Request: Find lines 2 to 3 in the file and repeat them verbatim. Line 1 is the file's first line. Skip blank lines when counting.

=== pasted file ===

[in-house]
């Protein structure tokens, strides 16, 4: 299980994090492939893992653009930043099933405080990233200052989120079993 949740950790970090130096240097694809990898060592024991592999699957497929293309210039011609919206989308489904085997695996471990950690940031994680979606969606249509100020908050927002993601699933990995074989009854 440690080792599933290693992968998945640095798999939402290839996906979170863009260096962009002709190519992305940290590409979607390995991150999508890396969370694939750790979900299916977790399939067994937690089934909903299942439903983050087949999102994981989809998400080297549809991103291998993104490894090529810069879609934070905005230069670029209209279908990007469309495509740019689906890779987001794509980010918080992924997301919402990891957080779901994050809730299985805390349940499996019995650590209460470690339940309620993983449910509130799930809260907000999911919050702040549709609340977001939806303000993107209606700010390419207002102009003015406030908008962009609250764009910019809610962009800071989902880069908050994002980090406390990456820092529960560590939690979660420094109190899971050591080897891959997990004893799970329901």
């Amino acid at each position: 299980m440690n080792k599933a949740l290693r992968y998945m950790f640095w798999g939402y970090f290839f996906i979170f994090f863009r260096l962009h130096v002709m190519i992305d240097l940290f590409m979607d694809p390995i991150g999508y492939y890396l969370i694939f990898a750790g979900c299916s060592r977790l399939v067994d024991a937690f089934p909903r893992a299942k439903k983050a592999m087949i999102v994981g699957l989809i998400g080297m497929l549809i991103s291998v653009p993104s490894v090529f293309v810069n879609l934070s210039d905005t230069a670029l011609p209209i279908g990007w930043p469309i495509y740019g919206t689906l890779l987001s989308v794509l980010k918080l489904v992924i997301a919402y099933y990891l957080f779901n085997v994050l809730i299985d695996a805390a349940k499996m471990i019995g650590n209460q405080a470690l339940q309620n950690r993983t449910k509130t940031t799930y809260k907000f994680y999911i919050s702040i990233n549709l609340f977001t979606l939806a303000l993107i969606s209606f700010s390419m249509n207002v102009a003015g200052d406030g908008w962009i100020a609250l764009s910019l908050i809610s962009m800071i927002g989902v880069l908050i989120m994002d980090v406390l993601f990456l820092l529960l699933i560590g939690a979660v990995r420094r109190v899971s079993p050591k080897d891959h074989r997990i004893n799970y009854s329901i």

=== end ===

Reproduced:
């Protein structure tokens, strides 16, 4: 299980994090492939893992653009930043099933405080990233200052989120079993 949740950790970090130096240097694809990898060592024991592999699957497929293309210039011609919206989308489904085997695996471990950690940031994680979606969606249509100020908050927002993601699933990995074989009854 440690080792599933290693992968998945640095798999939402290839996906979170863009260096962009002709190519992305940290590409979607390995991150999508890396969370694939750790979900299916977790399939067994937690089934909903299942439903983050087949999102994981989809998400080297549809991103291998993104490894090529810069879609934070905005230069670029209209279908990007469309495509740019689906890779987001794509980010918080992924997301919402990891957080779901994050809730299985805390349940499996019995650590209460470690339940309620993983449910509130799930809260907000999911919050702040549709609340977001939806303000993107209606700010390419207002102009003015406030908008962009609250764009910019809610962009800071989902880069908050994002980090406390990456820092529960560590939690979660420094109190899971050591080897891959997990004893799970329901």
């Amino acid at each position: 299980m440690n080792k599933a949740l290693r992968y998945m950790f640095w798999g939402y970090f290839f996906i979170f994090f863009r260096l962009h130096v002709m190519i992305d240097l940290f590409m979607d694809p390995i991150g999508y492939y890396l969370i694939f990898a750790g979900c299916s060592r977790l399939v067994d024991a937690f089934p909903r893992a299942k439903k983050a592999m087949i999102v994981g699957l989809i998400g080297m497929l549809i991103s291998v653009p993104s490894v090529f293309v810069n879609l934070s210039d905005t230069a670029l011609p209209i279908g990007w930043p469309i495509y740019g919206t689906l890779l987001s989308v794509l980010k918080l489904v992924i997301a919402y099933y990891l957080f779901n085997v994050l809730i299985d695996a805390a349940k499996m471990i019995g650590n209460q405080a470690l339940q309620n950690r993983t449910k509130t940031t799930y809260k907000f994680y999911i919050s702040i990233n549709l609340f977001t979606l939806a303000l993107i969606s209606f700010s390419m249509n207002v102009a003015g200052d406030g908008w962009i100020a609250l764009s910019l908050i809610s962009m800071i927002g989902v880069l908050i989120m994002d980090v406390l993601f990456l820092l529960l699933i560590g939690a979660v990995r420094r109190v899971s079993p050591k080897d891959h074989r997990i004893n799970y009854s329901i």